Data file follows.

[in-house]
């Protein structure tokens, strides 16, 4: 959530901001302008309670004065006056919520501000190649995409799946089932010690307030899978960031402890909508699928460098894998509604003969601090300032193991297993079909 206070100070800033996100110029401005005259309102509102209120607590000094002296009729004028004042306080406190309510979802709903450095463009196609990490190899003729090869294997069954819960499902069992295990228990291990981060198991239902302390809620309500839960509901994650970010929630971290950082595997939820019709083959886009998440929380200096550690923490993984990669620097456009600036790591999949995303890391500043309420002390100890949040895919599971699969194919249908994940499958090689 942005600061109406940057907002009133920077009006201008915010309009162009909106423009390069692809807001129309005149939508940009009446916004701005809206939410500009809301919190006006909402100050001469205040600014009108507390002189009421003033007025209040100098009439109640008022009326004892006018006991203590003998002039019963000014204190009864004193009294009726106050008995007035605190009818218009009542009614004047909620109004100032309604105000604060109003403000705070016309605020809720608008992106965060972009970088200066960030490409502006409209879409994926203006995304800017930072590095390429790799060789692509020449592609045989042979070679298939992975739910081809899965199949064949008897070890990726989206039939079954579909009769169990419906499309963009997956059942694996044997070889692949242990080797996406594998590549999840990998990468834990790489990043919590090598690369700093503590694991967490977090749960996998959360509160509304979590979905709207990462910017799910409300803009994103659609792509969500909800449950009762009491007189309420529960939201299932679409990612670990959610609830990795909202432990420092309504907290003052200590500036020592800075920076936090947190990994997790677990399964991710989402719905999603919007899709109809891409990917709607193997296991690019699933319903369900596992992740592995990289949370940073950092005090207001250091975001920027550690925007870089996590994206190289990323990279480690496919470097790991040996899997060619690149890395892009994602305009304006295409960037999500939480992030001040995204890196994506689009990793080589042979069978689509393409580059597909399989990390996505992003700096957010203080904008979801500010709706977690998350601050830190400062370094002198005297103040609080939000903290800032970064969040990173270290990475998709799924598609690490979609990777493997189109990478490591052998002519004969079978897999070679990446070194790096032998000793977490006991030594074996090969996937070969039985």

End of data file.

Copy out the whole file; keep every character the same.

[in-house]
């Protein structure tokens, strides 16, 4: 959530901001302008309670004065006056919520501000190649995409799946089932010690307030899978960031402890909508699928460098894998509604003969601090300032193991297993079909 206070100070800033996100110029401005005259309102509102209120607590000094002296009729004028004042306080406190309510979802709903450095463009196609990490190899003729090869294997069954819960499902069992295990228990291990981060198991239902302390809620309500839960509901994650970010929630971290950082595997939820019709083959886009998440929380200096550690923490993984990669620097456009600036790591999949995303890391500043309420002390100890949040895919599971699969194919249908994940499958090689 942005600061109406940057907002009133920077009006201008915010309009162009909106423009390069692809807001129309005149939508940009009446916004701005809206939410500009809301919190006006909402100050001469205040600014009108507390002189009421003033007025209040100098009439109640008022009326004892006018006991203590003998002039019963000014204190009864004193009294009726106050008995007035605190009818218009009542009614004047909620109004100032309604105000604060109003403000705070016309605020809720608008992106965060972009970088200066960030490409502006409209879409994926203006995304800017930072590095390429790799060789692509020449592609045989042979070679298939992975739910081809899965199949064949008897070890990726989206039939079954579909009769169990419906499309963009997956059942694996044997070889692949242990080797996406594998590549999840990998990468834990790489990043919590090598690369700093503590694991967490977090749960996998959360509160509304979590979905709207990462910017799910409300803009994103659609792509969500909800449950009762009491007189309420529960939201299932679409990612670990959610609830990795909202432990420092309504907290003052200590500036020592800075920076936090947190990994997790677990399964991710989402719905999603919007899709109809891409990917709607193997296991690019699933319903369900596992992740592995990289949370940073950092005090207001250091975001920027550690925007870089996590994206190289990323990279480690496919470097790991040996899997060619690149890395892009994602305009304006295409960037999500939480992030001040995204890196994506689009990793080589042979069978689509393409580059597909399989990390996505992003700096957010203080904008979801500010709706977690998350601050830190400062370094002198005297103040609080939000903290800032970064969040990173270290990475998709799924598609690490979609990777493997189109990478490591052998002519004969079978897999070679990446070194790096032998000793977490006991030594074996090969996937070969039985």